Ouellette on being sent down to Vancouver from Dunedin.

“When I first went over there, I wasn’t sure for how long that I was going to be there or I thought, maybe if I pitched there well enough that maybe I could stay (in Dunedin) for the rest of the season if I pitch well and get people out but when I was told I was going back to go and pitch in Vancouver, I found out that I was sent over there because they had a guy that was injured and I was just filling in for him while he was getting healthy. I made the most of it while I was there. I thought I pitched well and I think that it gave me a nice confidence boost going into the season knowing that I can pitch here, I can get people out and I can dominate hitters.”

Vancouver Canadians William Ouellette

William Ouellette pitched two shutout innings to earn his first Northwest League victory against the Spokane Indians at Nat Bailey Stadium June 23.

Ouellette on the moment he realized the C’s had a chance to be a championship club.

“Once we clinched the first half, we were kind of struggling going into that and kind of sort of backed our way into the first-half (North Division) championship I would say. I feel like once that we won that or clinched that as a team, I felt like we all as a team, or everybody in the clubhouse, took a deep breath and was like, ‘Alright, we got that out of the way, now we can play our baseball. We can throw strikes, we can hit the ball, we can play good defence and move runners over when we have to, get those clutch hits. To me, that’s what I would say our turning point was, simply because of the way that we backed into the first-half championship.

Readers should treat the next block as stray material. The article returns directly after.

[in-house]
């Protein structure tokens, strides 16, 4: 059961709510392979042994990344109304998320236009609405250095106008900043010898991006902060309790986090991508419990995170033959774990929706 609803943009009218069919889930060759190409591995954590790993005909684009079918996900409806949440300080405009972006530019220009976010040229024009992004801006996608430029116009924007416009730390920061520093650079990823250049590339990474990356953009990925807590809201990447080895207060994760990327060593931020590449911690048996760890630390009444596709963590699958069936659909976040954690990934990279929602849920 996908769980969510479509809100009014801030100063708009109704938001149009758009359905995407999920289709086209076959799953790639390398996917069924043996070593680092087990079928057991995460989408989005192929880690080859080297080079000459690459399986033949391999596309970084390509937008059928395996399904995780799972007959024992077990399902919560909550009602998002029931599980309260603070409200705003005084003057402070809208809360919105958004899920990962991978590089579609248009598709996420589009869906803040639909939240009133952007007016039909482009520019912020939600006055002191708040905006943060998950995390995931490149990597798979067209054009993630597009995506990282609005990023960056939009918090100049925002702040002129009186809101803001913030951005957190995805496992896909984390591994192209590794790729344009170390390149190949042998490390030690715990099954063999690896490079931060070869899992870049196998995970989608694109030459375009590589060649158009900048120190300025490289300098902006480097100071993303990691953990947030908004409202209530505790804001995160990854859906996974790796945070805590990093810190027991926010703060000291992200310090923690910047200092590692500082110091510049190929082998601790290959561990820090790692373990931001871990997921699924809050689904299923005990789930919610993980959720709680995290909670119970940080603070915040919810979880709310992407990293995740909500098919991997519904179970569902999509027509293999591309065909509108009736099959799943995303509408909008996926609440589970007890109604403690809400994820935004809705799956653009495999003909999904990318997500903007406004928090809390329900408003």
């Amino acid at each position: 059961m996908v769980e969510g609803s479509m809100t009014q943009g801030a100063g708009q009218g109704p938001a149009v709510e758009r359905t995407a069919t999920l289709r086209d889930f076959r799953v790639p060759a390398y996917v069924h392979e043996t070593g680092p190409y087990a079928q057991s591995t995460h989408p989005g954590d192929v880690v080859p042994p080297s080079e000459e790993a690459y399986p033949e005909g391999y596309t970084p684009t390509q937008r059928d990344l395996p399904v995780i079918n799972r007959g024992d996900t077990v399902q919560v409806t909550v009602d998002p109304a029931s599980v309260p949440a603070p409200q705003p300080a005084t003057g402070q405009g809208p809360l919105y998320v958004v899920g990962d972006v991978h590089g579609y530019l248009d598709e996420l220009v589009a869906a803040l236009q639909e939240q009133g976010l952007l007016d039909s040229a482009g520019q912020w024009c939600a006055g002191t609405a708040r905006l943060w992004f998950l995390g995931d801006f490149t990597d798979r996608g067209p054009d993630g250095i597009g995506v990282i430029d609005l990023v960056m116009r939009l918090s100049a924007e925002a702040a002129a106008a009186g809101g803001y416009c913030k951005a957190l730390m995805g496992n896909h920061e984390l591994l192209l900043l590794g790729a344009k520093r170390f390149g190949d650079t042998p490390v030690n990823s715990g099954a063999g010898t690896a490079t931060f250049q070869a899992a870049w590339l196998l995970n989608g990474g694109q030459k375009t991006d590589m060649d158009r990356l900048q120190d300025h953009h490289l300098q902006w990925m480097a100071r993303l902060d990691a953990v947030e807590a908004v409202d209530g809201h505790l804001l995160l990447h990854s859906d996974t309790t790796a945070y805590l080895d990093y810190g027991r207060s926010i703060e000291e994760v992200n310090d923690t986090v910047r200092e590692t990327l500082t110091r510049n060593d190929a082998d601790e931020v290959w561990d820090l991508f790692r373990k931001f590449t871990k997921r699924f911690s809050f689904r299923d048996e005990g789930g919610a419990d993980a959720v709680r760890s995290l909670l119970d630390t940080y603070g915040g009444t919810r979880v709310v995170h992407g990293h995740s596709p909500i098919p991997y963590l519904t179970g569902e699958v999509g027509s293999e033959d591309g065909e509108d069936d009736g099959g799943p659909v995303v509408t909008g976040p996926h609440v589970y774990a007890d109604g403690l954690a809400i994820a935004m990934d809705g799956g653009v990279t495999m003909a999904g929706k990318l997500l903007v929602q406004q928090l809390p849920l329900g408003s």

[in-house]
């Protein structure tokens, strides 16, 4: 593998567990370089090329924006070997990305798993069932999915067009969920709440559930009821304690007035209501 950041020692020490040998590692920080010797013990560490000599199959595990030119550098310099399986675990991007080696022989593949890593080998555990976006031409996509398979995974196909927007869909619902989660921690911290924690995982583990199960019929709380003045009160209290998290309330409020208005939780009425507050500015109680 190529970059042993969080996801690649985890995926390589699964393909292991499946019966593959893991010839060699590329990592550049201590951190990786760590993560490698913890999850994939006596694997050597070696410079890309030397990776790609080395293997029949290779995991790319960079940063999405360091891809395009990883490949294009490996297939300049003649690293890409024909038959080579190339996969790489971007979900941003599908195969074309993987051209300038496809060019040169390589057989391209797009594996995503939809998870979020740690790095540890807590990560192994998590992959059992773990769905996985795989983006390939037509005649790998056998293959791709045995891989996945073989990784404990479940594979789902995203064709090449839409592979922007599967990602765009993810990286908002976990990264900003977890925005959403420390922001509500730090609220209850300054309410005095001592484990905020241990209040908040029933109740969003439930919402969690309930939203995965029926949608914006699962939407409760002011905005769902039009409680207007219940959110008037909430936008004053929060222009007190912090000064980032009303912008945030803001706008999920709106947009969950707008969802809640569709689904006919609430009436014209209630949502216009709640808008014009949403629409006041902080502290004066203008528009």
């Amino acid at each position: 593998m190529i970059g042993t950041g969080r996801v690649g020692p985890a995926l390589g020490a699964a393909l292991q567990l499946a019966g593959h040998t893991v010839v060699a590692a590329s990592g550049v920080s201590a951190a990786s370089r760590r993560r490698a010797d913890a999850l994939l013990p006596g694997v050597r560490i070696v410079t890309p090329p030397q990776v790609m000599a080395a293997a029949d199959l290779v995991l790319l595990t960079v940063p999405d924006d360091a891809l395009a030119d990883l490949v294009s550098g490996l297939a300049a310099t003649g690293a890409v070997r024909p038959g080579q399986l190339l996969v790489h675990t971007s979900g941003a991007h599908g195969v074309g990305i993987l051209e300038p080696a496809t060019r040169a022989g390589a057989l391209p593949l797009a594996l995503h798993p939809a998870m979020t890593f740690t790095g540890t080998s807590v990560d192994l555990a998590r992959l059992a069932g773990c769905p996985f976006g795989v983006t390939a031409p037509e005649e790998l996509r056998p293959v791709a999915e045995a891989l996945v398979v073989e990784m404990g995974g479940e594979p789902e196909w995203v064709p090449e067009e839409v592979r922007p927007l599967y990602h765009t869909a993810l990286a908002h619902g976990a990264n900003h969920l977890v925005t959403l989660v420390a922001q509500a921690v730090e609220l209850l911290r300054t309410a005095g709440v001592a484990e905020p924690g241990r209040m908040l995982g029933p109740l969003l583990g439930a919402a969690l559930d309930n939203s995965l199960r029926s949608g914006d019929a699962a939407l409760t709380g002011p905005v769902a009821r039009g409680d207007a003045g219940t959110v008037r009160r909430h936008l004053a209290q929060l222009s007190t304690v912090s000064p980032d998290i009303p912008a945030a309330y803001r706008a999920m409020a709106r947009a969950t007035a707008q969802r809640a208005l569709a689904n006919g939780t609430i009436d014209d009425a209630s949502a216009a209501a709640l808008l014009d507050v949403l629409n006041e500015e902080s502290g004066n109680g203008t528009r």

“Once we clinched the first half, it wasn’t that the second half was like, ‘Oh man, we don’t have to play as hard, we’re already going to the playoffs.’ It was very much, ‘Well, we won the first half, now let’s win the second half.’ That way, we can basically eliminate one of the other teams that we didn’t really play so well. That way we controlled everybody else’s destiny as opposed to our destiny was in someone else’s hands like a Spokane or a Eugene or maybe even Everett.”

Vancouver Canadians William Ouellette

William Ouellette ran his record to 4-0 with a win over Eugene July 2.

Ouellette on being named a Northwest League All-Star.

“I thought the All-Star Game was a ton of fun. The manager of the All-Star Game of my All-Star team (Hillsboro’s Shawn Roof) said that to embrace this because for some of us, it might be our only All-Star team. For me, up until this point of my career, it has been the only All-Star team I’ve ever made. That was a big accomplishment. I found out when we were in Tri-City. It was after our game, after we had won, I got a text from our trainer that said ‘Bring your passport to the field.’ I was a little thrown off. I was like, ‘Why would I need my passport? That doesn’t make sense.’ But I brought it and then I didn’t think anything of it and then (C’s manager) Rich Miller, we had a meeting in the clubhouse and said, ‘Hey, by the way, Orlando Pascual, Riley Adams and William Ouellette, you guys are All-Stars so congratulations! Go get ‘em in Hillsboro.’